You can increase transparency by hosting quarterly all-team and departmental meetings to discuss current and upcoming goals and objectives, priorities, major projects, and team and individual accomplishments. If there is employee or inter-departmental competition, it’s helpful to create more clearly defined roles and responsibilities and promote collaboration by having team-bonding events, affinity groups, and mentorship programs.
Promote “Positive Gossip”
Not all gossip is bad. Employees may celebrate their coworkers’ accomplishments and give positive feedback. They can also boost your employer brand by telling people about the benefits of working at your company.
Promote positive gossip by instituting employee recognition initiatives like awards, bonuses, surprise perks, and encouraging people to share positive feedback and applaud accomplishments. You can also share employee testimonials on your website and social media channels and offer employee referral bonuses.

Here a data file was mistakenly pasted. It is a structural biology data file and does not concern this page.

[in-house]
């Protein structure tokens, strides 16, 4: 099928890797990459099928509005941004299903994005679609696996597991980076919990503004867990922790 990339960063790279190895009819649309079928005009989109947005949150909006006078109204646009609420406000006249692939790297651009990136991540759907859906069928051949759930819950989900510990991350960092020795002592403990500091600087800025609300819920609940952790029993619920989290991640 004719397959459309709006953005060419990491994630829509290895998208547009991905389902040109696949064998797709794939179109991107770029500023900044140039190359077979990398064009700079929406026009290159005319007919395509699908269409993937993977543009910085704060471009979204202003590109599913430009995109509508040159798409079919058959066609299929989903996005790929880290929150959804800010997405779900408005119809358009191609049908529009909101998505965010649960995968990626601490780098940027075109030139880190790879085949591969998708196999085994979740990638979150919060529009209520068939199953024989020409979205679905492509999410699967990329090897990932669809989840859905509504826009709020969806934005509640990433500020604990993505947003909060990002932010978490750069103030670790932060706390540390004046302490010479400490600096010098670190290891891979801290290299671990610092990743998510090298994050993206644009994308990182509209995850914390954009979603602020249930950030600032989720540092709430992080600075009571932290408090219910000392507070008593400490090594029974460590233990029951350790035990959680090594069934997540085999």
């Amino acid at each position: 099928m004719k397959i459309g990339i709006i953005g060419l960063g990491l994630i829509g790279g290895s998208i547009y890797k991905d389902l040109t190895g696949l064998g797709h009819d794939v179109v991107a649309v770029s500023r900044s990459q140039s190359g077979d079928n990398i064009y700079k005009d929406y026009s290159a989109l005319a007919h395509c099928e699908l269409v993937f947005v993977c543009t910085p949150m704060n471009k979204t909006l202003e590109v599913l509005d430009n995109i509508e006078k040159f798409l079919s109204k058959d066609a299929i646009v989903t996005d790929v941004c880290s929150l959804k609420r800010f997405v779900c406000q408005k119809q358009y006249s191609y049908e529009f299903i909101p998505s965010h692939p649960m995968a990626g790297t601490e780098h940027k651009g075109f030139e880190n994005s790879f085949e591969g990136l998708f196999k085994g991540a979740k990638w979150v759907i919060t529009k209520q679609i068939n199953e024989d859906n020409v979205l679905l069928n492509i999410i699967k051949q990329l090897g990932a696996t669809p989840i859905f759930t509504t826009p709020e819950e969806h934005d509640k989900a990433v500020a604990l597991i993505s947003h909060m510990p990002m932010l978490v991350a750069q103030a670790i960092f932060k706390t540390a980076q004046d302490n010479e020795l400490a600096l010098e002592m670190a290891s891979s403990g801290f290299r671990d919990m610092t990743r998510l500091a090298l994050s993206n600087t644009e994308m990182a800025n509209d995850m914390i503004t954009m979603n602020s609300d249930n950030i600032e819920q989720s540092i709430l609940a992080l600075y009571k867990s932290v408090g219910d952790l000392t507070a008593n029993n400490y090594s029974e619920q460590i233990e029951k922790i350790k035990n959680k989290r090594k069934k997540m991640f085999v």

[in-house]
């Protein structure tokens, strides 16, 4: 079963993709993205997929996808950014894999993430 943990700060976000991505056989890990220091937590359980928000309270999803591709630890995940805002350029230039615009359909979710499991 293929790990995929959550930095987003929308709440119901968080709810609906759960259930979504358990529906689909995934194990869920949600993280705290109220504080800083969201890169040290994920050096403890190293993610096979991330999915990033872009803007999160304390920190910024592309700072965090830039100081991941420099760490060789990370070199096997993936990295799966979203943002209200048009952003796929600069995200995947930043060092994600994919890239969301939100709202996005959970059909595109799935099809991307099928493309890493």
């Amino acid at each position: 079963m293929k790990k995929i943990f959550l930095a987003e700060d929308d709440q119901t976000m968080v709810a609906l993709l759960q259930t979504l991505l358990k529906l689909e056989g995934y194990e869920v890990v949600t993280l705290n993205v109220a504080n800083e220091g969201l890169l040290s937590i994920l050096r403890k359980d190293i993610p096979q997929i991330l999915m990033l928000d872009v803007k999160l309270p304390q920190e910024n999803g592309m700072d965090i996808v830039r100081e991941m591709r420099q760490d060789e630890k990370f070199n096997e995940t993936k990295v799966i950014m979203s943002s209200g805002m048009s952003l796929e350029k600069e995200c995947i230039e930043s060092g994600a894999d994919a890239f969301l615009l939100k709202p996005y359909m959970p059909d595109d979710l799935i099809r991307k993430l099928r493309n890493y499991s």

Should You Create a Workplace Gossip Policy?
Office gossip policies can be problematic if they are too broad or prohibit employees from discussing work conditions. (Under The National Labor Relations Act, employers must allow employees to discuss their salaries and other working conditions, come together to address work issues, and form unions without fear of retribution.)
If you decide to create an office gossip policy, clearly define the type of gossip that’s prohibited and note that employees are allowed to discuss their salaries and work issues. Since the National Labor Relations Board has ruled against companies for having policies that are too broad or prohibitive, you may want to avoid possible issues by relying on your harassment, anti-harassment, anti-discrimination, non-retaliation, and confidentiality policies.
Continue Creating a Positive Company Culture
This advice for assessing and addressing workplace gossip will help you increase employee morale, engagement, and retention. Continue to build a positive company culture by implementing expert hiring and management advice from Monster.
Legal Disclaimer: None of the information provided herein constitutes legal advice on behalf of Monster.